When we say planning, we mean the entire recruitment process. Set yourself some goals and time frames to achieve during the process. By this we mean, how long do you want to advertise, what day do you want to screen applications, by what date or time frame do you want to schedule interviews, when do you want to have a job offer in place, when do you want the person to start? Instead of having the scattergun approach associated with ‘we needed them yesterday’ take a breath, map it out and stick to the schedule – you will be surprised at the difference it can make.

2: Social Media Checks

Please just do it. Let’s just say you have 300 applicants come through for an administration role which is highly likely. On average you would get down to about 20 that closely match the profile you are seeking. You can either schedule them all in for calls or bring some in for interview and hope for the best. The problem is it’s a blind date at this stage. It takes very little time to jump into Facebook or LinkedIn and look at a profile – it’s either going to be all systems go or a complete no no. You will be surprised at how many you eliminate from the list you have and save a lot of time and effort.

3: Use Technology

This is more likely targeted at a larger organisation that recruits more often. We use a cloud-based recruitment platform to load jobs across multiple platforms and track applications. The beauty of a good system is that it saves a huge amount of time, has a searchable database for upcoming roles, has functionality to be automated when communicating with job seekers, and can be accessed from multiple devices on the go or in the office. They are also not as expensive as you would think – the ROI against lost time from old school methods is huge.

With recruitment being our core function at New Point, we get results from incorporating these practices into our day to day way of doing business. You too can benefit from adding one or all of these into your recruitment process. Feel free to call us on 1300 558 979 to find out exactly how we implement these practices in our business.

How to Get Selected For Interview

We speak with so many applicants on a daily basis and screen through hundreds of resumes weekly on behalf of our clients. We have a lot of successes through choosing candidates that responded correctly, acted appropriately and were able to sell their skills and experience to win the job. What about those that didn’t make the cut?

What went wrong?

Based on our experiences in the market there are some specific things that stood out to prevent a candidate from proceeding further to the interview stage and we would like to share them to help you improve your chances. The first thing is being honest with yourself and asking if you meet the criteria of the role advertised. Secondly, get feedback from those that are close to you and ask them to be honest in their appraisal of not just your application but how you come across. Here is our list for you to reflect on:

  • Submitting a low quality resume – What we mean by this is an out of date resume, no contact details, poor spelling and grammar, poor formatting, big gaps in your employment history, scanned documents with scribbled phone numbers on them, inappropriate pictures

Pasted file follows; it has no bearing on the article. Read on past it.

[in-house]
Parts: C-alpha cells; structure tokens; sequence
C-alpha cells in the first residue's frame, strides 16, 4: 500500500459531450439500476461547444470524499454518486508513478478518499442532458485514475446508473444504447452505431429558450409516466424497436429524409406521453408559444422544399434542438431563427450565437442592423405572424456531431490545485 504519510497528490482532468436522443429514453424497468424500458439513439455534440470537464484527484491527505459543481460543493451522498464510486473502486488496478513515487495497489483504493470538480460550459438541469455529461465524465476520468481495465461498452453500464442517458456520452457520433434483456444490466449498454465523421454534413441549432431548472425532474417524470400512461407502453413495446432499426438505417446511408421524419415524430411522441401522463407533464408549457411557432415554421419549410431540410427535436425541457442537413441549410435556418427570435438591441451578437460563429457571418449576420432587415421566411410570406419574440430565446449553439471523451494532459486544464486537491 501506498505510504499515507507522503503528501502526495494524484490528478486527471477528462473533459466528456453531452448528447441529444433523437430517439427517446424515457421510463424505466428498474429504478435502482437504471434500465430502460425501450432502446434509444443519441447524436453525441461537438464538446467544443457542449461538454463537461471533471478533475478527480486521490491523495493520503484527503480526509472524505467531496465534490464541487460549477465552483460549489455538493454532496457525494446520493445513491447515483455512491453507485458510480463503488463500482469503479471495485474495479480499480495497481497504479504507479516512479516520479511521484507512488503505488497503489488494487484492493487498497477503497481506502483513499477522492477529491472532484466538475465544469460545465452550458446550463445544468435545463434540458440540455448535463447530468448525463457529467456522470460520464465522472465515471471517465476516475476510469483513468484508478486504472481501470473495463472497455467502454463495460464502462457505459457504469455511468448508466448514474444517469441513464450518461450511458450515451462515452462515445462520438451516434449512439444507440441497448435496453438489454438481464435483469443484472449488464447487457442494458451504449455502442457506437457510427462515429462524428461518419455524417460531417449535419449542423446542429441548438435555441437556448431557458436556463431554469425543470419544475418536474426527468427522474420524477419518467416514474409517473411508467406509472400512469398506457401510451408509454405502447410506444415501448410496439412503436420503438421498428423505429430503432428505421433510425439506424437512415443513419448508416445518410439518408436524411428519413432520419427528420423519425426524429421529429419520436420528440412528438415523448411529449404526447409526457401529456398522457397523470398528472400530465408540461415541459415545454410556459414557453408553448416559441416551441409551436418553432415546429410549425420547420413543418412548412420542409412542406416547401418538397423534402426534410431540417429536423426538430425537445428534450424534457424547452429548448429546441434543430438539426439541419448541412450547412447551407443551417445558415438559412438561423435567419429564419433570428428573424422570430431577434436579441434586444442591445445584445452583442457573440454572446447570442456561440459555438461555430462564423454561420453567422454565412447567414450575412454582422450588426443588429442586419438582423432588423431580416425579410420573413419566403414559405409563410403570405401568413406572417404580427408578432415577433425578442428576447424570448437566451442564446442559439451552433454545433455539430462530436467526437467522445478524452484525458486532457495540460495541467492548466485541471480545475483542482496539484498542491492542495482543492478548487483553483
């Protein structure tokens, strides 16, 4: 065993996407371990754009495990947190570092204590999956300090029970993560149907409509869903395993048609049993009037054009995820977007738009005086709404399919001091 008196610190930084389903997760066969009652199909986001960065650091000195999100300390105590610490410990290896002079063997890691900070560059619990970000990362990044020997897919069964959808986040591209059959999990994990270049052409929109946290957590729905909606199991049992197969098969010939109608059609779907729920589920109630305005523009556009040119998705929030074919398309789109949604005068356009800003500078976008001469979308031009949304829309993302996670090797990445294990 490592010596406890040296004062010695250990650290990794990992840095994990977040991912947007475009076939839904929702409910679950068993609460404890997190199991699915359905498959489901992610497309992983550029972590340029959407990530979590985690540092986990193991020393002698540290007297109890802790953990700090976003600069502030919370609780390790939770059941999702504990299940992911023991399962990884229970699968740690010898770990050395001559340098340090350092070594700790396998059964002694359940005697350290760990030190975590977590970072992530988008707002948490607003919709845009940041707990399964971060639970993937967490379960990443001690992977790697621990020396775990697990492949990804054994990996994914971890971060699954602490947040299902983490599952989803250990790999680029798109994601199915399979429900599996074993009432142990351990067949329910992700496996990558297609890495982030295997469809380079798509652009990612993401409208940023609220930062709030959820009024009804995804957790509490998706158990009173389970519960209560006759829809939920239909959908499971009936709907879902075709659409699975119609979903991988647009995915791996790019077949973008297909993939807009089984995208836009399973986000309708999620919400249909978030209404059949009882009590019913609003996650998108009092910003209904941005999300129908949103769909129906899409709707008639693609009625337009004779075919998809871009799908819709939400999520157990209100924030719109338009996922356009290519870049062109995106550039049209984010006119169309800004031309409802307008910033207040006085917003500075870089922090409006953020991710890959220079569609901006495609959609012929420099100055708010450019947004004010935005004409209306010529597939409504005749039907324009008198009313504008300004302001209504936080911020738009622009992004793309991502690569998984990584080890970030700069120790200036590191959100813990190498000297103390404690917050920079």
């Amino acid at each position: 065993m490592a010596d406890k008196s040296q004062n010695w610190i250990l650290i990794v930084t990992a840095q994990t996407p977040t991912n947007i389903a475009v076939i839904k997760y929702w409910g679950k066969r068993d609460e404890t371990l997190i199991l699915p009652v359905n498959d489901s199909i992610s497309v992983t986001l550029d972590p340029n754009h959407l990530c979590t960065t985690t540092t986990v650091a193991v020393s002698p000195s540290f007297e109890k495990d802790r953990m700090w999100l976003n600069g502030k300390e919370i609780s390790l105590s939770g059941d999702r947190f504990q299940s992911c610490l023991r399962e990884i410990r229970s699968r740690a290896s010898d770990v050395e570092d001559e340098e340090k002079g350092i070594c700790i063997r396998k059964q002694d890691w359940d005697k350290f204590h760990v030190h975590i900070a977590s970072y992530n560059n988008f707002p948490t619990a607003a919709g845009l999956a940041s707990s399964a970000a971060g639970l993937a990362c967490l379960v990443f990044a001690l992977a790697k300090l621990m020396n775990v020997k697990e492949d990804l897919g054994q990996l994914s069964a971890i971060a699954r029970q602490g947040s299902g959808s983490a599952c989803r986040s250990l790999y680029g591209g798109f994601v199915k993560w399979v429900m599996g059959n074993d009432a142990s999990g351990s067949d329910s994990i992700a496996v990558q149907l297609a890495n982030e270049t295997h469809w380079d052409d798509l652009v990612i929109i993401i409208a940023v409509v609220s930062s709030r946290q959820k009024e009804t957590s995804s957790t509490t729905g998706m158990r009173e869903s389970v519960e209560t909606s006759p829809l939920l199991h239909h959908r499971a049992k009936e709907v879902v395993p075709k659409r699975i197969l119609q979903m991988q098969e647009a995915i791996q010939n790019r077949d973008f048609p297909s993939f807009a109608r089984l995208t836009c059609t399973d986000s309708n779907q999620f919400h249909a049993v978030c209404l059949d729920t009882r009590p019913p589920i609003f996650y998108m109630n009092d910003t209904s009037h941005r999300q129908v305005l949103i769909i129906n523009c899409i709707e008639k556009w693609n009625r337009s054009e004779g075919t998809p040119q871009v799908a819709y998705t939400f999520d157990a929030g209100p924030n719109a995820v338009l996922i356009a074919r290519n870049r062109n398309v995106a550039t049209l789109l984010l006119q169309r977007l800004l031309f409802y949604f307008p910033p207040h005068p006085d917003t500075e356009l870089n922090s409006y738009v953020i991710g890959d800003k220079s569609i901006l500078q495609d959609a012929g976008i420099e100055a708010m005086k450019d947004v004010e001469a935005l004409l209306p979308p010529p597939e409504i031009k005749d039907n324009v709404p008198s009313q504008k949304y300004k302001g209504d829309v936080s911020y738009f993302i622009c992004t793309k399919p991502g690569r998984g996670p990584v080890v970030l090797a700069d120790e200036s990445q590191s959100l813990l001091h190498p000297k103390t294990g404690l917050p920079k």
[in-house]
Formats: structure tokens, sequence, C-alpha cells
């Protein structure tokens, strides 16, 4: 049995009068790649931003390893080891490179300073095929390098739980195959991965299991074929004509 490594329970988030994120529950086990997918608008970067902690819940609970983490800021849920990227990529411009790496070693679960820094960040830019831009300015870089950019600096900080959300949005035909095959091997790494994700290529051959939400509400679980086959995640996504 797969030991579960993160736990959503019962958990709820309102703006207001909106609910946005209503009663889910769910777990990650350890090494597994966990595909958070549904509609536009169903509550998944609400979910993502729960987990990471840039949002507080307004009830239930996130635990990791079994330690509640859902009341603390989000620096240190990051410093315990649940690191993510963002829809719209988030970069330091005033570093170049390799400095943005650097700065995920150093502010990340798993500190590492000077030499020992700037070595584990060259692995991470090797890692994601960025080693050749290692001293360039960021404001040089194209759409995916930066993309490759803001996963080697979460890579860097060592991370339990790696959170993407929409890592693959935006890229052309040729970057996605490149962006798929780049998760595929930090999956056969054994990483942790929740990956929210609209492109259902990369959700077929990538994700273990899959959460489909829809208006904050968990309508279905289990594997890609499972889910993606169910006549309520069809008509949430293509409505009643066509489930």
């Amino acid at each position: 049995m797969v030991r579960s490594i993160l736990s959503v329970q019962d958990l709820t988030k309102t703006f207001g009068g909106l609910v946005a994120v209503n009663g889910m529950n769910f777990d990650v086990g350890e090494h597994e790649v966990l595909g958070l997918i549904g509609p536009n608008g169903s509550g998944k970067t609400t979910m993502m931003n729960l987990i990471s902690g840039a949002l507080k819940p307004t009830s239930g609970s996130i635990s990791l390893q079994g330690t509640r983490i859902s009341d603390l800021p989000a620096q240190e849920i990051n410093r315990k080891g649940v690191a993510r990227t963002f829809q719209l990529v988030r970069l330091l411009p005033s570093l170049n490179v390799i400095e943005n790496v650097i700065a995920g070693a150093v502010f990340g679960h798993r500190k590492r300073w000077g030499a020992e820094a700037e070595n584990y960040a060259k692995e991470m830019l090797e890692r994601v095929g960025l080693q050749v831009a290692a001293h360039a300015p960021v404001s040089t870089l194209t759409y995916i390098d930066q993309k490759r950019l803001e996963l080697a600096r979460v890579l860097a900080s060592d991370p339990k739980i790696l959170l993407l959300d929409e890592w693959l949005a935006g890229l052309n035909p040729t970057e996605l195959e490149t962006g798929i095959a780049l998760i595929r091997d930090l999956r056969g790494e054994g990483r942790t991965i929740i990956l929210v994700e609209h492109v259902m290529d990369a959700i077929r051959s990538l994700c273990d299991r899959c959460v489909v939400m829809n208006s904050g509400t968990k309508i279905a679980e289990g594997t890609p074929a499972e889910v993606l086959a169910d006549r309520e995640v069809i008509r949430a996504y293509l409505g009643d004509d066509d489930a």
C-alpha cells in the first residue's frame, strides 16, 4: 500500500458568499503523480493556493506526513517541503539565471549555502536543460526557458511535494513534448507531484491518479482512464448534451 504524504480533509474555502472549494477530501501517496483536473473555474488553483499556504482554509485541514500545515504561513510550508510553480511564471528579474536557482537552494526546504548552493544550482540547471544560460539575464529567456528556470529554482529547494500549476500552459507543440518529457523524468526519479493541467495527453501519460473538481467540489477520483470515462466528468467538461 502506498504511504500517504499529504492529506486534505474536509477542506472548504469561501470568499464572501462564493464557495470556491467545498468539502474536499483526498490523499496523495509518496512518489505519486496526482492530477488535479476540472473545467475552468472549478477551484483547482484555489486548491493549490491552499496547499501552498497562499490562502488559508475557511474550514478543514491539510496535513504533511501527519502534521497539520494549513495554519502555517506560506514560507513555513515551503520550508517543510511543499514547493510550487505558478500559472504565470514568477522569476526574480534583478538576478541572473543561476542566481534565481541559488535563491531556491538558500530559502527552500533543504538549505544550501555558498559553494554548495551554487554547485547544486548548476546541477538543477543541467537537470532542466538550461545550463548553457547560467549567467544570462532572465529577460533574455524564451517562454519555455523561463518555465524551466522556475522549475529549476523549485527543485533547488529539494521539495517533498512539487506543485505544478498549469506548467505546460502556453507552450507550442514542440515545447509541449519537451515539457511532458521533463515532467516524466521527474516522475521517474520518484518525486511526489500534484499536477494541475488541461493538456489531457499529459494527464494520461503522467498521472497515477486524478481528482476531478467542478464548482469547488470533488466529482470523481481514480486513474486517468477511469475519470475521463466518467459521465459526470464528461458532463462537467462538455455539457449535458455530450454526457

• No cover letter – The best way to think of a cover letter is that it introduces you, your intentions, why you are applying and your skills and experience relative to the role. If you are coming from interstate it is a good idea to state this and your lead time before commencing
  • Not meeting the criteria advertised – If you don’t have a cover letter supporting your application we just have a resume to go on – if we can’t see anything that fits, you’re out. A lot of people wish to change careers and we understand this. If it is more of an entry level role, you may have a shot if you outline why you would suit this new opportunity in a cover letter
  • Being aggressive or forceful in your nature – at the end of the day, we are your first line of call. Every interaction either electronic, verbal or in person is part of a screening/interview process. Nobody likes to be treated disrespectfully even if the conversation isn’t going your way – it’s just an immediate no.
  • Going missing – From time to time we have candidates that just don’t turn up for interview, then can’t be contacted via email or their mobile even though we only spoke to them the day before – it’s 2016, we know you love your phone and it’s in your pocket – just answer it – this is an immediate no and future no, it also goes into our CRM for the next time you apply… and you will
  • Social presence – We all love social media and there’s heaps of debate about whether you should judge someone for a job based on what they posted on their personal page but guess what, it matters – you just can’t un-see something. If you posted a picture of you sitting there half naked smoking a joint and decide that you want to keep your Facebook page “Public” it may come back to bite you – it’s as simple as that, you are out

You have to remember that these are things that are all picked up before we even decide to bring you in for interview and can have an impact on your chances at moving to the next stage. If you find that you need to clean up your Facebook page a bit, improve your resume or start incorporating a cover letter into your applications, it may just give you the help you need to get over the line and be on the path to obtain what could be your dream job or career.

If you need help or clarification on any of the points above, always feel free to contact our office on 1300 558 979 to discuss how we can help or even represent you in the market.